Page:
The Okaloosa County Sheriff’s Office is taking steps to recognize the county’s second elected Sheriff, who died while working on the job.
Just 17 days after taking office in January 1921, Okaloosa County Sheriff John Summerlin was killed when the car he was driving was struck by a train east of Crestview. Sheriff Summerlin, only 34 years old, was driving a man to the train station as part of his official duties when the accident took place. Three other passengers were also killed.
Deputy Pat Jenkins began researching the accident. His goal was to try to get Sheriff Summerlin’s name added to the Fraternal Order of Police (FOT) State Memorial in Tallahassee during next year’s Police Week ceremonies and as part of the OCSO’s Centennial Celebration in 2015.
Deputy Jenkins got assistance from Sheriff Larry Ashley and the OCSO, the Northwest Florida Daily News, Baker Block Museum, Crestview FOP and numerous citizens in tracking down information. He located the last two direct descendants of the late Sheriff, great-nephew Scott Morrison of Ruckersville Virginia and great-niece Debbie Morrison of Pensacola.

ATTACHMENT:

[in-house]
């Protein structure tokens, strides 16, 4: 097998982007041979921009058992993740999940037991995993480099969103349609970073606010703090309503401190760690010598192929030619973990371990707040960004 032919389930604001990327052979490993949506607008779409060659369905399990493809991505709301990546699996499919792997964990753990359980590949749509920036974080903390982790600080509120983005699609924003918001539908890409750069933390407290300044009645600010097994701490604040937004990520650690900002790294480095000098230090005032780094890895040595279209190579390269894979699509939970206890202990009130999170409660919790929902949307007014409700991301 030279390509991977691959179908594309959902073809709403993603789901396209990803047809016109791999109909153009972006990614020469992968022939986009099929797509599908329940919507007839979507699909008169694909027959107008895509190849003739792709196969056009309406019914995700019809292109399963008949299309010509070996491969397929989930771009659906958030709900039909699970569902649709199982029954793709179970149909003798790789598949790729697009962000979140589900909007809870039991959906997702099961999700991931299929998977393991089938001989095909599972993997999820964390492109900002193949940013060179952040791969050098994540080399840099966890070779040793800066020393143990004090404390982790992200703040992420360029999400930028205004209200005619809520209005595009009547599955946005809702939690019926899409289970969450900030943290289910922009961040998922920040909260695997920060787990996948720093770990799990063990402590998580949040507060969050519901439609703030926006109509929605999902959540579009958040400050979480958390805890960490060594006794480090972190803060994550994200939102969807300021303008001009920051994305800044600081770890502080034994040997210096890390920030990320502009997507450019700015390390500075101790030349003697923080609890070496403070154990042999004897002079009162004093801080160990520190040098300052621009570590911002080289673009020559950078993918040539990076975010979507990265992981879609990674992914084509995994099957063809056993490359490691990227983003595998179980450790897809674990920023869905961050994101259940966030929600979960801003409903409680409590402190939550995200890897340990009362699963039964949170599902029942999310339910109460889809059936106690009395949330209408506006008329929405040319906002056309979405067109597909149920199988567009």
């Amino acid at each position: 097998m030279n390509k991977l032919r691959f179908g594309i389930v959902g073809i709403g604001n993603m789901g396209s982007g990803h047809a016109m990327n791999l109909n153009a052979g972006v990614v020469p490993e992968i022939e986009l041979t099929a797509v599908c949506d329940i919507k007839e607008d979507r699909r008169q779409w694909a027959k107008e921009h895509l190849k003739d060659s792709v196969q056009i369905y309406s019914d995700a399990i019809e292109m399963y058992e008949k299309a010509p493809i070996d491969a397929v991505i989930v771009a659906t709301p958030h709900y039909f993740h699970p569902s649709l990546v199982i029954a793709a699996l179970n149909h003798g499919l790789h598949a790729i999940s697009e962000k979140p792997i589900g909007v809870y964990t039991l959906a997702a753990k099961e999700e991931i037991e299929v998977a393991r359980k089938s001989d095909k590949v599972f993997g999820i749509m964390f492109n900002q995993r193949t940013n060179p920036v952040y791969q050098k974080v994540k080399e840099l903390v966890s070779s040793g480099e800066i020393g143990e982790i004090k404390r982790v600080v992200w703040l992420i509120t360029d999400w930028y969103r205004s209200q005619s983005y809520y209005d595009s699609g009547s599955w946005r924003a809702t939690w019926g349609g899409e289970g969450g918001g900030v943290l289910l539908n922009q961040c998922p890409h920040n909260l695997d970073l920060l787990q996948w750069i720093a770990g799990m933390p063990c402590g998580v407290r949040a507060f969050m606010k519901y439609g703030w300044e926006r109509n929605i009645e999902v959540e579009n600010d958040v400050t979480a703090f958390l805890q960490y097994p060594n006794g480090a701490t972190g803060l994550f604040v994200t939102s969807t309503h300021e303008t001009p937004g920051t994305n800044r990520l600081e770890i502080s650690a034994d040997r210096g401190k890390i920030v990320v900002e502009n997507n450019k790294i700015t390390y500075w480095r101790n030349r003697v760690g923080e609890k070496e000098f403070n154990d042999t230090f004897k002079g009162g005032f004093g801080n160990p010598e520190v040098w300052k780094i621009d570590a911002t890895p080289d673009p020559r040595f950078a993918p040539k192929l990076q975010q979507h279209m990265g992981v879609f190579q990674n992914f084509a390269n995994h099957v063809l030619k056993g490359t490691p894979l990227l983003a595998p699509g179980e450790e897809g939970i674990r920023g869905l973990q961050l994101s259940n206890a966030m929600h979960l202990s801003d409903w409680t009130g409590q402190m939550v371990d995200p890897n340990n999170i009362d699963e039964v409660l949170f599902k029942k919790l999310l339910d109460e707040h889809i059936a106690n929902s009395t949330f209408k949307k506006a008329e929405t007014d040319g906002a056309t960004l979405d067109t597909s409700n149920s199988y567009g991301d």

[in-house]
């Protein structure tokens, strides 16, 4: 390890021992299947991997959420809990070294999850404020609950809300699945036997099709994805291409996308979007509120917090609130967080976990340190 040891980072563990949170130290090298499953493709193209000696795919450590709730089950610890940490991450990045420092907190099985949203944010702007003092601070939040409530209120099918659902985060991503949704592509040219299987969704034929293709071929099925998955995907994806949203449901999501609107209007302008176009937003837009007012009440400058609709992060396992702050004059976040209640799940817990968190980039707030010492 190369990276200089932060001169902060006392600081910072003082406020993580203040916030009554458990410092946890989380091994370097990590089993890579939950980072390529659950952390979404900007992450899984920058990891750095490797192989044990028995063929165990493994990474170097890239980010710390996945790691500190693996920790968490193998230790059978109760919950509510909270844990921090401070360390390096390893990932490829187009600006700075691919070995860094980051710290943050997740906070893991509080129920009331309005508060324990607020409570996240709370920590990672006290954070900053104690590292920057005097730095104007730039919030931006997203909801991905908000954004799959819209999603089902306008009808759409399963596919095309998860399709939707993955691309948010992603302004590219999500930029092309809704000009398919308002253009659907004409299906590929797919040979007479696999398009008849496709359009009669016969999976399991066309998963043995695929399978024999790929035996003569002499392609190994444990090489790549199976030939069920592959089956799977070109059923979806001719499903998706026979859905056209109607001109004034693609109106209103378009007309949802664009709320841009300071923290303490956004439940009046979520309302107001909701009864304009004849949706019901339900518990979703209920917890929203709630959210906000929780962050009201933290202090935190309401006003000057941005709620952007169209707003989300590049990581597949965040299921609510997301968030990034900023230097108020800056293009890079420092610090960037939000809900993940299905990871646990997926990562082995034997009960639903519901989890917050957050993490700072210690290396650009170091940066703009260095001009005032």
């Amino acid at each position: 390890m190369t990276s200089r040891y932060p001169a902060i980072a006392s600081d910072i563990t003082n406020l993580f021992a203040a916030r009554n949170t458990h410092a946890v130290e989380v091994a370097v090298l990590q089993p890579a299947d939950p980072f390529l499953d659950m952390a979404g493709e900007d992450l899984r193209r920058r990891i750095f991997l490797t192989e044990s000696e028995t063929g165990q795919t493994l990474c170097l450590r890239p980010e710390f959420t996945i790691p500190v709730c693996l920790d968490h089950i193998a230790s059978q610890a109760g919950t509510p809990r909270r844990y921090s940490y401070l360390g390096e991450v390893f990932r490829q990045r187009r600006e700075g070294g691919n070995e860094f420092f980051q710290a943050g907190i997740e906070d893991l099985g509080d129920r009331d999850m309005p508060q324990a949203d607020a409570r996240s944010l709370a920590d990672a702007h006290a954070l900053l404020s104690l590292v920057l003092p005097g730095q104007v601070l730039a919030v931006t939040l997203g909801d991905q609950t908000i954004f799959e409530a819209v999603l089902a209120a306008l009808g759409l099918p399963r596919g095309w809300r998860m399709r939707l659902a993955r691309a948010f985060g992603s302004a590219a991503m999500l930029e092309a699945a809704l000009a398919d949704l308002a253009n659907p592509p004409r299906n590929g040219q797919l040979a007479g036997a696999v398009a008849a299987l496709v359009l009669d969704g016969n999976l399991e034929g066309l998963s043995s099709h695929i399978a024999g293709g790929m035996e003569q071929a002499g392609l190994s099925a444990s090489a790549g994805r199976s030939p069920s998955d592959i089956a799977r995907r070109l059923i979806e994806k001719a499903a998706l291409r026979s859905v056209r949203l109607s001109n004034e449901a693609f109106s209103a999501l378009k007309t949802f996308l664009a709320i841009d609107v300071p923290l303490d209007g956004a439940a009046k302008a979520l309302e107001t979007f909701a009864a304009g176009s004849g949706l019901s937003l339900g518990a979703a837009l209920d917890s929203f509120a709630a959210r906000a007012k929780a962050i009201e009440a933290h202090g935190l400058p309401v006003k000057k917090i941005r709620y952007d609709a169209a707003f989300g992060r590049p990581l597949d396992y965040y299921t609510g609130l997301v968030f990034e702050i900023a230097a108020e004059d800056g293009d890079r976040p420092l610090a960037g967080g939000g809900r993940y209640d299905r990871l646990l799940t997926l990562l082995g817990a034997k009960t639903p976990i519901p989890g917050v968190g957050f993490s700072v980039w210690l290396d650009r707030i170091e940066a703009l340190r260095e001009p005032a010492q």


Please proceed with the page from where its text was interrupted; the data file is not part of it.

“It is time we honor his sacrifice and service by etching his name among the heroes that already adorn the walls of the memorial at the state capital,” said Sheriff Larry Ashley.
“When we do this, we are showing his family, as well as the citizens of Okaloosa County, that he is not forgotten.”
This month, the Florida FOP voted unanimously to add Sheriff John Summerlin’s name to the State Memorial next May. In addition, Deputy Jenkins is also working to have Sheriff Summerlin’s name added to the National Law Enforcement Memorial in Washington D.C. His name will also be engraved on the OCSO Memorial at the Headquarters Building in Shalimar to be unveiled during the 2015 OCSO Centennial Celebration as well.
“I think this is one of the most important things we can do to mark our agency’s upcoming 100 Years of Service,” said Deputy Jenkins. “John Summerlin was only the second Sheriff in our history and lost his life while on duty. He deserves to be remembered for his desire to serve his fellow citizens and the price he paid as a law enforcement officer”.